Excellent Italian news video on the TS Michelangelo and TS Raffaello.

The end of the 1950s brought many changes to trans-Atlantic steamship service. Jets started service and began to dominate travel from the USA to Europe. Proud ships such as the Cunard Line’s two Queens and French Line’s distinguished old Liberté, built in 1930, sometimes carried close to no passengers at all. When they did, the crew outnumbered the number of passengers most of the time. The remarkable fleet that had once totally dominated the North Atlantic had been turned into ghost ships.

The super-liners meet up in Genoa…

However, many conservative shipping lines would not admit defeat to the air liners and continued to produce great ships. The French Line commissioned the enormous France in 1962. She was intended as a pure trans-Atlantic liner, but she would within short be dependent on heavy subsidies from the French government.

The Italian Line had commissioned the Leonardo da Vinci in 1960. She had been a replacement for the lost Andrea Doria, but by the time she entered service the ocean liner trade on the North Atlantic were losing money rapidly to the airliners.

At the same time, the Italian Line were considering to construct two new liners for the trans-Atlantic run. This utter futility could only be explained with the fact that the shipping line’s directors were trapped in the old day’s thinking ways. They figured Italy would need new superliners to compete with on the oceans.

The first sketches of what would later become the Michelangelo and Raffaello were drawn already in 1958. They showed two ships with black hulls and with two conventional funnels each. But instead of the traditional look, the Italian Line decided they would go for something more modern. The final sketches showed two white-hulled ships with two strange-looking, lattice-like funnels, placed far aft. Those lattice-funnels were from the beginning intended for the sister ships Gugliemo Marconi and Galileo Galilei, but their owners – Lloyd Triestino – had not approved of the design. The original style was designed by Professor Mortarino of Turin Polytechnic.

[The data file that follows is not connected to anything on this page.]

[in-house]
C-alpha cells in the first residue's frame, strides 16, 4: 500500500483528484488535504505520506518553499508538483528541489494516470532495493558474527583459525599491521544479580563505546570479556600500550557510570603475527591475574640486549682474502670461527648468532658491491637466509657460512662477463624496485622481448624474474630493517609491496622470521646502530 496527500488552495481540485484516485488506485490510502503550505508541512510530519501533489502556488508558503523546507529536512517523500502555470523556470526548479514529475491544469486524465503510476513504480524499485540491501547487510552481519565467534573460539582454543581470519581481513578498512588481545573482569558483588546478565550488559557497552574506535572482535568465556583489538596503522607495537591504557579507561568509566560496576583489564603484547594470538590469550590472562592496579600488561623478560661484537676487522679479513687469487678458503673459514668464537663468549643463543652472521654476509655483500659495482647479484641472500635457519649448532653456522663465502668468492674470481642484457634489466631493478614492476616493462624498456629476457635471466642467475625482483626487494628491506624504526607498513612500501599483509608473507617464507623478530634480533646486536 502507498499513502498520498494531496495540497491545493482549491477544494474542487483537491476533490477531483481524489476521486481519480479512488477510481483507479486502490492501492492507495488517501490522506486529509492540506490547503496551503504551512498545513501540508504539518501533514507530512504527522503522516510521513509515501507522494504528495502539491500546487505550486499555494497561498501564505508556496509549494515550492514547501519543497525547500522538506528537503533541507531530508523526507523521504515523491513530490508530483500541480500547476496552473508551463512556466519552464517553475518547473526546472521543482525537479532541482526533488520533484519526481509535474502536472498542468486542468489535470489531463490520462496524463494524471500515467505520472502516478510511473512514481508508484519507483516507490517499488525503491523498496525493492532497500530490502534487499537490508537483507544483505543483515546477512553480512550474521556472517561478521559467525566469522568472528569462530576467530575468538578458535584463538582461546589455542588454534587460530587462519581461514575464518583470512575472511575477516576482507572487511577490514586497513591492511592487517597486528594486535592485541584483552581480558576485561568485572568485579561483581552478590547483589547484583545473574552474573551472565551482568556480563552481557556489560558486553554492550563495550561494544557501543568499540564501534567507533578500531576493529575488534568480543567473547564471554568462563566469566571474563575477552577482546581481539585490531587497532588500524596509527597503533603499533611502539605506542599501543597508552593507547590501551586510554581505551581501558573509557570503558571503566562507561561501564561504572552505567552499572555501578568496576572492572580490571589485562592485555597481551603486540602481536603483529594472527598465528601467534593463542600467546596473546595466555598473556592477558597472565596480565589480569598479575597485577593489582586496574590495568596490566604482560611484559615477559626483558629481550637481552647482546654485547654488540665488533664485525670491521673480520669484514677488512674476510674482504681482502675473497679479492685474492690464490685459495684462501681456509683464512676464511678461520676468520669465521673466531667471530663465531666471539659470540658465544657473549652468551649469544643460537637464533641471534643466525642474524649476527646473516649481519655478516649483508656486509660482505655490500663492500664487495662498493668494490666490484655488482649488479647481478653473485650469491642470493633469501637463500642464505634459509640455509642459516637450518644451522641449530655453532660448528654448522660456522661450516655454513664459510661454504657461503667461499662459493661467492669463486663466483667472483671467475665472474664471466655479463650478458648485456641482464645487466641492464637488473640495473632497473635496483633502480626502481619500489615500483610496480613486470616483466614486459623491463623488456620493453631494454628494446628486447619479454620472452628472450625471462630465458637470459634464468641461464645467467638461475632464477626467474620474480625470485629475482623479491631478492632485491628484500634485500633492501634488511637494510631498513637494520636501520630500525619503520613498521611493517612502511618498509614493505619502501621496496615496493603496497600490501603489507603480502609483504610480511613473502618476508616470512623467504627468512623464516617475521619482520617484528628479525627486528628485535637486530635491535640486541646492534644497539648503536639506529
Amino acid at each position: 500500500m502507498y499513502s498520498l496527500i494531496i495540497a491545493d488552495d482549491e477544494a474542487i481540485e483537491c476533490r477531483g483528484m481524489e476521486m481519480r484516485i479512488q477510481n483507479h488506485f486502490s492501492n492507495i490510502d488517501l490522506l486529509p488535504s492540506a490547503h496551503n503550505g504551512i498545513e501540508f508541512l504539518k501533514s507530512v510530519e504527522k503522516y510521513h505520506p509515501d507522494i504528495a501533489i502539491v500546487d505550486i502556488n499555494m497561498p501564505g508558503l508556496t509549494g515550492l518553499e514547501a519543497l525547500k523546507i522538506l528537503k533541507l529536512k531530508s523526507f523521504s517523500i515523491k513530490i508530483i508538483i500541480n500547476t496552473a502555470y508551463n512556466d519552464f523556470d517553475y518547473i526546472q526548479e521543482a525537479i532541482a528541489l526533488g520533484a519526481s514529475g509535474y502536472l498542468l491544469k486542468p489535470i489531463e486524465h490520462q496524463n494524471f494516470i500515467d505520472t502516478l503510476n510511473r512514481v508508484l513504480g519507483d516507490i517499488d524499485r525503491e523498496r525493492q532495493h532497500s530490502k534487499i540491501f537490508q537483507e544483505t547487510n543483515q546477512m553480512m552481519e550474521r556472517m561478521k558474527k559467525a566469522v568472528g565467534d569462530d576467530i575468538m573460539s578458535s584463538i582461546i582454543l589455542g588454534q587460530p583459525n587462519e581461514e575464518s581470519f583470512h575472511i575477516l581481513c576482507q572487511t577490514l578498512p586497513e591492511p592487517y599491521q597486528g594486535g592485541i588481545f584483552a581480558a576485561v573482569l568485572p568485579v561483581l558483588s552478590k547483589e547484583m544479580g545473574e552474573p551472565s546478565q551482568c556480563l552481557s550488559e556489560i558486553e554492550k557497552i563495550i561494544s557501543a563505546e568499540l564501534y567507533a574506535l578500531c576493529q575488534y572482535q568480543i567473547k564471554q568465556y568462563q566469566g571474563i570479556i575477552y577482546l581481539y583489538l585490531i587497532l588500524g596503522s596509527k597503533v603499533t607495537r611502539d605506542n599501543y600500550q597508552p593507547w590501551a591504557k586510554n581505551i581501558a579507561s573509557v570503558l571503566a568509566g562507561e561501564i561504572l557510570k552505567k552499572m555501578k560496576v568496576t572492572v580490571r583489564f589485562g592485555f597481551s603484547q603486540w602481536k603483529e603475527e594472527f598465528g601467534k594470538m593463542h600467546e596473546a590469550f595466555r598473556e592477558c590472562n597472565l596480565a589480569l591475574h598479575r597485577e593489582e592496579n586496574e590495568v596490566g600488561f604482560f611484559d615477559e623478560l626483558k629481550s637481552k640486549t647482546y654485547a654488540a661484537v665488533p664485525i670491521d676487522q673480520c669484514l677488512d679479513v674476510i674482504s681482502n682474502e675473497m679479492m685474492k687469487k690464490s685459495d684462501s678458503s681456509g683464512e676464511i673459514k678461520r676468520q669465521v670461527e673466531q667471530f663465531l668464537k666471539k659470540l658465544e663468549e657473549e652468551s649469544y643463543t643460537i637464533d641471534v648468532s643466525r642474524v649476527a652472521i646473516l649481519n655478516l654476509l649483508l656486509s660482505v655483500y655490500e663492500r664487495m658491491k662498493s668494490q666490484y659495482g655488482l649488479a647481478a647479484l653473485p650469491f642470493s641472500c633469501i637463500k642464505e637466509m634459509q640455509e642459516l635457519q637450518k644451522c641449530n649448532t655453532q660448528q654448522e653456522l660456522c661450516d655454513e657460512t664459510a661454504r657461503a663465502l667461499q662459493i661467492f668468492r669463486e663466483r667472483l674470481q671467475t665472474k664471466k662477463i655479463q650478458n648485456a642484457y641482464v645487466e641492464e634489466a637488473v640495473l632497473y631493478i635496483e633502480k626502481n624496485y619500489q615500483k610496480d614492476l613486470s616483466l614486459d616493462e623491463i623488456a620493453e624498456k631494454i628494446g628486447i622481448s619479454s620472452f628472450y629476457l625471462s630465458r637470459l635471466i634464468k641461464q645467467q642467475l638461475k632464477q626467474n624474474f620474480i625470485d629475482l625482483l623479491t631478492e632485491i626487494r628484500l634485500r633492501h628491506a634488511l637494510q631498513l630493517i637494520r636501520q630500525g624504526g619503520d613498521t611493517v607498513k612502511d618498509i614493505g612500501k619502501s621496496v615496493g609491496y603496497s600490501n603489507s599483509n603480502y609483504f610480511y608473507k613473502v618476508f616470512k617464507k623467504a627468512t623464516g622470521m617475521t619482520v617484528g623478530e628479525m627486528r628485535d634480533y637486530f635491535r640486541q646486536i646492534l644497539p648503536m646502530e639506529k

Even though the airlines were taking over the North Atlantic, the Italian Line management would not admit defeat and started construction of the two longest Italian liners ever. The first of the ships was constructed at the famous Ansaldo Shipyard in Sestri Ponente and the second vessel at CR dell’Adriatico at Trieste. On September 16, 1962 the first of the duo – the Michelangelo – was launched. Some five months later, on March 24, 1963, her sister followed. Construction of the two ships continued until April 1965, when the Michelangelo was completed. She set out on her maiden voyage between Genoa and New York on May 12.

The Raffaello was not far behind. In July she was completed, and on the tenth of that same month, she made her first voyage, a Mediterranean cruise. That cruise had merely been a warm-up for her maiden voyage that started on July 25 between Genoa and New York.